Dominic Raab was appointed Brexit secretary by Mrs May after Davis’ resignation.
May signalled that, after finally nailing her colours to a vision for Brexit, she had chose to face down the dissenters, who do not form a majority in parliament. The double resignation on Sunday has the potential to derail May’s government and set in motion a chain of events that could lead to an attempt to oust her as prime minister.
Better, they argue, for Mr Johnson and the other Brexiteer cabinet ministers to stay and fight another day.
Loud applause could be heard at the end of the 1922 Committee meeting, which the PM attended for just over an hour.
Jacob Rees-Mogg, a key Eurosceptic figure in the Tory party, said Mr Davis’s resignation was “very important that he has given great reassurance to backbench MPs” who opposed the Chequers agreement. May hopes it will jumpstart the acrimonious discussions about the terms of Brexit. It’s also just hours since Brexit Secretary David Davis quit in protest over May’s efforts to keep Britain closely bound to the European Union after the split, due in March.
The whole cabinet had been summoned to Chequers and spent more than 12 hours thrashing out the proposal for the UK’s future relationship with the EU.
She has also held talks in recent days with European Union president Donald Tusk and Irish Prime Minister Leo Varadkar, who said he was also briefed on the plans.
He added that “it is possible that this deal is worse” than a “no deal” Brexit. It was reported that the former prime minister David Cameron had been drafted in before the meeting to urge him not to resign.
But Mrs May told the Sunday Times: “The only challenge that needs to be made now is to the European Union to get serious about this, to come round the table and discuss it with us”. “And one of the things about this compromise is that it unites the cabinet”.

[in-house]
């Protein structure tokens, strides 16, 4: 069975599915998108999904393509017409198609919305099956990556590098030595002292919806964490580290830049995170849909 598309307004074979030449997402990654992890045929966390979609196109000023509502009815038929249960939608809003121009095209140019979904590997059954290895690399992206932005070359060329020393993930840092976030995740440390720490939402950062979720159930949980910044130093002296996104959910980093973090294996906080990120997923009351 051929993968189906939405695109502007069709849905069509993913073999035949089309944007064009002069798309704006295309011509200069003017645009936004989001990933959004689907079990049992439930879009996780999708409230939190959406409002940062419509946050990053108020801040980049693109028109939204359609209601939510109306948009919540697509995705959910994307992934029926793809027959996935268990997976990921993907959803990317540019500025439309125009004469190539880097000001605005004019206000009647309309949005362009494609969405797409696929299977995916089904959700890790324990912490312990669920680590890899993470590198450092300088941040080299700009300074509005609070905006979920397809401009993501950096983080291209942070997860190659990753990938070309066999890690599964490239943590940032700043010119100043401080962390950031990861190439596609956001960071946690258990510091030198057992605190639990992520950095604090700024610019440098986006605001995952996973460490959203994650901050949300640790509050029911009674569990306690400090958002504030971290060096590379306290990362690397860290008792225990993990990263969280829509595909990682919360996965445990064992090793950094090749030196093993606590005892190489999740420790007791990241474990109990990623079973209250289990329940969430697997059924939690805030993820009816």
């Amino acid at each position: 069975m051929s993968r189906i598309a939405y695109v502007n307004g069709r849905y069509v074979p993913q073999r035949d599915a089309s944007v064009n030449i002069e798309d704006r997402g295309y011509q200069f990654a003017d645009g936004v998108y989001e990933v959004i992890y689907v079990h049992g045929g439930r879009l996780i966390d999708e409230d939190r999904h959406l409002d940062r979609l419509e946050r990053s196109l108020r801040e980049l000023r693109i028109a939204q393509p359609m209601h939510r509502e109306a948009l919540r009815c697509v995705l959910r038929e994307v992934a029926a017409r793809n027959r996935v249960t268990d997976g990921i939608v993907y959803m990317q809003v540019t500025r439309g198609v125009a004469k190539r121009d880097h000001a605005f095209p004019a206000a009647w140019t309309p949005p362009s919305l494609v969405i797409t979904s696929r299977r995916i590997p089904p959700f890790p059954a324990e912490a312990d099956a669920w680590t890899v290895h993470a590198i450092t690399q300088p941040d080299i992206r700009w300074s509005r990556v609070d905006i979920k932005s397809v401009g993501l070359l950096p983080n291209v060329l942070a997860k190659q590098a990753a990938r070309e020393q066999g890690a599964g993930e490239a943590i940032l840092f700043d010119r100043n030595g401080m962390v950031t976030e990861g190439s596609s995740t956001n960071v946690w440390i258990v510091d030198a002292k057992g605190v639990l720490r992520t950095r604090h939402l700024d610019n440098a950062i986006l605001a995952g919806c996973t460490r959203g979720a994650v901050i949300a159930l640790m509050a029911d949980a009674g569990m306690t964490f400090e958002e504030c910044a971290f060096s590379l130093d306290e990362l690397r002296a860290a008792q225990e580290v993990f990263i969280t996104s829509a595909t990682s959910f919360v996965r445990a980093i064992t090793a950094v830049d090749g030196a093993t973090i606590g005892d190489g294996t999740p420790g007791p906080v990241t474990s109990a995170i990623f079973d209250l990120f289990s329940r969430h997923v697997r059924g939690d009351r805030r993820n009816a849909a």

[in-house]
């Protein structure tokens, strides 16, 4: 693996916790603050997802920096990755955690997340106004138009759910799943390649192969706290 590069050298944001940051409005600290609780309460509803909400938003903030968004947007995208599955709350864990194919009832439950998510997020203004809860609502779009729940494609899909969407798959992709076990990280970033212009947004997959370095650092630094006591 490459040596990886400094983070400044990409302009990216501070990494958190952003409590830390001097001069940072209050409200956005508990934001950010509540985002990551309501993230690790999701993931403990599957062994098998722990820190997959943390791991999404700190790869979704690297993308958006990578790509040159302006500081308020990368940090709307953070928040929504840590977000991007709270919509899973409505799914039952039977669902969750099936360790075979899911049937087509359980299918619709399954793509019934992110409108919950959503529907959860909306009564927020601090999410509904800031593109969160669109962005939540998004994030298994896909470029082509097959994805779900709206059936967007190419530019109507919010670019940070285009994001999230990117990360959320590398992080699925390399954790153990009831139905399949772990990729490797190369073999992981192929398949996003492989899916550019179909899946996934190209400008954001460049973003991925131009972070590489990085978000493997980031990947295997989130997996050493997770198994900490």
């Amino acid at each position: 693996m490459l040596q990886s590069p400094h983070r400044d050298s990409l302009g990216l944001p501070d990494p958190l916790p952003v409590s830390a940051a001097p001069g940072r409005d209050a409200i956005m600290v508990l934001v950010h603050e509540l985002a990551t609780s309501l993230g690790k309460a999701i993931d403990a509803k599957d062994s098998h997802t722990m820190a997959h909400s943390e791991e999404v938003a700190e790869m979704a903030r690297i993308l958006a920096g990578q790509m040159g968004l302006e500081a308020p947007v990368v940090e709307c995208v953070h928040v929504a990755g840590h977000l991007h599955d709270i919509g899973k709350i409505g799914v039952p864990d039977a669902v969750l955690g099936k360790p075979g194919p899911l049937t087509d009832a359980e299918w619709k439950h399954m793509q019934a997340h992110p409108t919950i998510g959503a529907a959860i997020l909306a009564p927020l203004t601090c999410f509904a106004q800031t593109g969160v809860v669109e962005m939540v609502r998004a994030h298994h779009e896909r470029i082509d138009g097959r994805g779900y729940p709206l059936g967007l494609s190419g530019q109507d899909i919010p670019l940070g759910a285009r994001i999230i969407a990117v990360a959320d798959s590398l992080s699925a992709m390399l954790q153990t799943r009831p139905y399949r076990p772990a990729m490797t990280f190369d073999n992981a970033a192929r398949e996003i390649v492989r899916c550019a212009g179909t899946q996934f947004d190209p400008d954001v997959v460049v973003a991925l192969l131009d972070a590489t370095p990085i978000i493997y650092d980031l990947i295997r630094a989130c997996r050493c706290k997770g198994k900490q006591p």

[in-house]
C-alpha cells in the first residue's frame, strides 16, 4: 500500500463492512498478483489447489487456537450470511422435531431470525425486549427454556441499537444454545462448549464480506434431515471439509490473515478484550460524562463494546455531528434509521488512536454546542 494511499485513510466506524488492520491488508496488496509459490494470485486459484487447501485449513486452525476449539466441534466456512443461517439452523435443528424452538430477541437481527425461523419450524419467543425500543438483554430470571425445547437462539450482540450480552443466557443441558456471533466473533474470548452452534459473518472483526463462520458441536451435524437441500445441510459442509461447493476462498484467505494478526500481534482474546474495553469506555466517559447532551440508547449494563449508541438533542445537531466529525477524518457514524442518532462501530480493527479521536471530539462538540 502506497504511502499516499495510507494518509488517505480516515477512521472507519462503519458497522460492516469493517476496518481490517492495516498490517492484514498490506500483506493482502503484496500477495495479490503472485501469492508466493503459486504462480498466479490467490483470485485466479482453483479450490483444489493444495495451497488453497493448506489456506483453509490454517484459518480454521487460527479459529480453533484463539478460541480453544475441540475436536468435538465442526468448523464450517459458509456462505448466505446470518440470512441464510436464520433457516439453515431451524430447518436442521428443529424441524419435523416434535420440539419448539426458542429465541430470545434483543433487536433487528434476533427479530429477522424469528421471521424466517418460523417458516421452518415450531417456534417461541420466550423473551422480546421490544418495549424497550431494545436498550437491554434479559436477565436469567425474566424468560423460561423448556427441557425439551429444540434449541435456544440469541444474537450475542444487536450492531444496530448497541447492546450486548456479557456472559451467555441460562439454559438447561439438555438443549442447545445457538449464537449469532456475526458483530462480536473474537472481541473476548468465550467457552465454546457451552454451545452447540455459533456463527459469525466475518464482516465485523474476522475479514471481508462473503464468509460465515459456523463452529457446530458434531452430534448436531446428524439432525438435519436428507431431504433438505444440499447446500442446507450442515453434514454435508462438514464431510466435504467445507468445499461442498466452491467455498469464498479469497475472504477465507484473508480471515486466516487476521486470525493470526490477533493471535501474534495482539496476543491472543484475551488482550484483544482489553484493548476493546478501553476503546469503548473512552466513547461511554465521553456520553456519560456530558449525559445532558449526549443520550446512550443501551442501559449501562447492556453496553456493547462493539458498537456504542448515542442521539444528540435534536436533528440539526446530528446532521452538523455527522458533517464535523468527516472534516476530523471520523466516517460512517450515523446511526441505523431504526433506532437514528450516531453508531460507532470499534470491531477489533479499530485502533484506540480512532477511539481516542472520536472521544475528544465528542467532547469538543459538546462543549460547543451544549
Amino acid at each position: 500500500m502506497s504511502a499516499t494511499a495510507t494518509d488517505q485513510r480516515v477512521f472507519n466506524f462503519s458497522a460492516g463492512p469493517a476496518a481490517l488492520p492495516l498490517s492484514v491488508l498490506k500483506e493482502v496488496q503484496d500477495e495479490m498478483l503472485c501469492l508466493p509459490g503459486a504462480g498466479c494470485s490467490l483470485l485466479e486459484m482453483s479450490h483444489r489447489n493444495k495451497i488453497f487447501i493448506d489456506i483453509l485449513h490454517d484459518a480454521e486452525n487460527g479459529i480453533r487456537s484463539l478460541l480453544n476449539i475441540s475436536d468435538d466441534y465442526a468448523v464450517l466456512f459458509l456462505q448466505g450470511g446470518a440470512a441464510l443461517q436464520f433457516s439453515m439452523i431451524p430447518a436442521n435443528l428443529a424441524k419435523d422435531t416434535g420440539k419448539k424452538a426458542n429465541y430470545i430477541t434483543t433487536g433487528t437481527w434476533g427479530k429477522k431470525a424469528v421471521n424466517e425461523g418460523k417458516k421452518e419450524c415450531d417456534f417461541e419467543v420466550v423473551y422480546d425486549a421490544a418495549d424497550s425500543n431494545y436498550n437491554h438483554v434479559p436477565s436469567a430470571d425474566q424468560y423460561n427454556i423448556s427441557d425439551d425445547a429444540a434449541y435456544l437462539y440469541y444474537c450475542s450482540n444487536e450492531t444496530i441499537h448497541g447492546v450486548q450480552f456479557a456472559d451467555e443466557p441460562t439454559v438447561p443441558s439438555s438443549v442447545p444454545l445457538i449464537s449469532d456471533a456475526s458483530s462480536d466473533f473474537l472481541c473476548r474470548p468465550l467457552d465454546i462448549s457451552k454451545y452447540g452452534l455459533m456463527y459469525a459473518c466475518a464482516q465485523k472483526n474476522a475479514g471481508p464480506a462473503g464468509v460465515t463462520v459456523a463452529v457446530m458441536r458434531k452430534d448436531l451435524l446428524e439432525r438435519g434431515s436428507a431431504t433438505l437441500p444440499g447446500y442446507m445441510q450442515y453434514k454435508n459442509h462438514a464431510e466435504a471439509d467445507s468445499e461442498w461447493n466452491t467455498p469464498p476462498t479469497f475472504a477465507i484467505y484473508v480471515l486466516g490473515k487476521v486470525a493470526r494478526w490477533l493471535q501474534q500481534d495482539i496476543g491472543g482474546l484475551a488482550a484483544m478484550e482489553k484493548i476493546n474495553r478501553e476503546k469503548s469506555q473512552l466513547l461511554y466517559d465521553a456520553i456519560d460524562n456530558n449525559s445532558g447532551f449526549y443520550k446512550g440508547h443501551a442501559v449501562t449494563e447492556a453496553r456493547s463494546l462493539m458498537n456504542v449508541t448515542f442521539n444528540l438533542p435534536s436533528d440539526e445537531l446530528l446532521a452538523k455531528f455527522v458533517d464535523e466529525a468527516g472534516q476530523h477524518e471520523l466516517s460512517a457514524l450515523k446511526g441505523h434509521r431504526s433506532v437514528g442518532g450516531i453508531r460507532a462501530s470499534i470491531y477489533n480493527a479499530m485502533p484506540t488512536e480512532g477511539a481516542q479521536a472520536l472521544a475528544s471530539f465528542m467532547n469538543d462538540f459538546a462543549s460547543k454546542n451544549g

May is under increasing pressure from European Union officials, companies and some lawmakers to move forward with negotiations to leave the European Union, a departure that will mark Britain’s biggest trading and foreign policy shift in nearly half a century.
She will tell MPs it was “the Brexit that is in our national interest” and “will deliver on the democratic decision of the British people”.
Other Brexit-supporting Conservative lawmakers have criticised the Chequers “peace deal”, saying that May’s plans offered a Brexit in name only, a betrayal of what they saw as her promise for a clean break with the EU.
“A deal that guarantees us access to the (EU’s single market) until such time as we chose regulatory divergence?…”
The UK would of course continue to play a strong role in shaping the global standards that underpin them, and Parliament would have oversight of the incorporation of these rules into the UK’s legal order – with the ability to choose not to do so, recognizing that this would have consequences.
There would be “a complete end to freedom of movement”, the “supremacy of British courts” would be restored, no more “vast sums of money” would be sent to Brussels.
What was the reaction in the Commons?
“Obviously if the Government and the Prime Minister continue to support that very poor offer then I won’t have any confidence in the Government or the Prime Minister”, Mr Bridgen said.
He added: “What we have here forms the basis for a good deal for Scotland”.
He said he was anxious the government’s negotiating approach would “lead to further demands for concessions” from Brussels.
What has been the reaction from the EU? “Today in detailed discussions the cabinet has agreed our collective position for the future of our negotiations with the European Union”.
“It’s taken two years to reach this collective position on trade talks and it’s still only the start”.
The uncertainty in the United Kingdom comes before the plan is officially put to the European Union, who may well be unhappy with aspects of it they have previously referred to as “cherry picking”.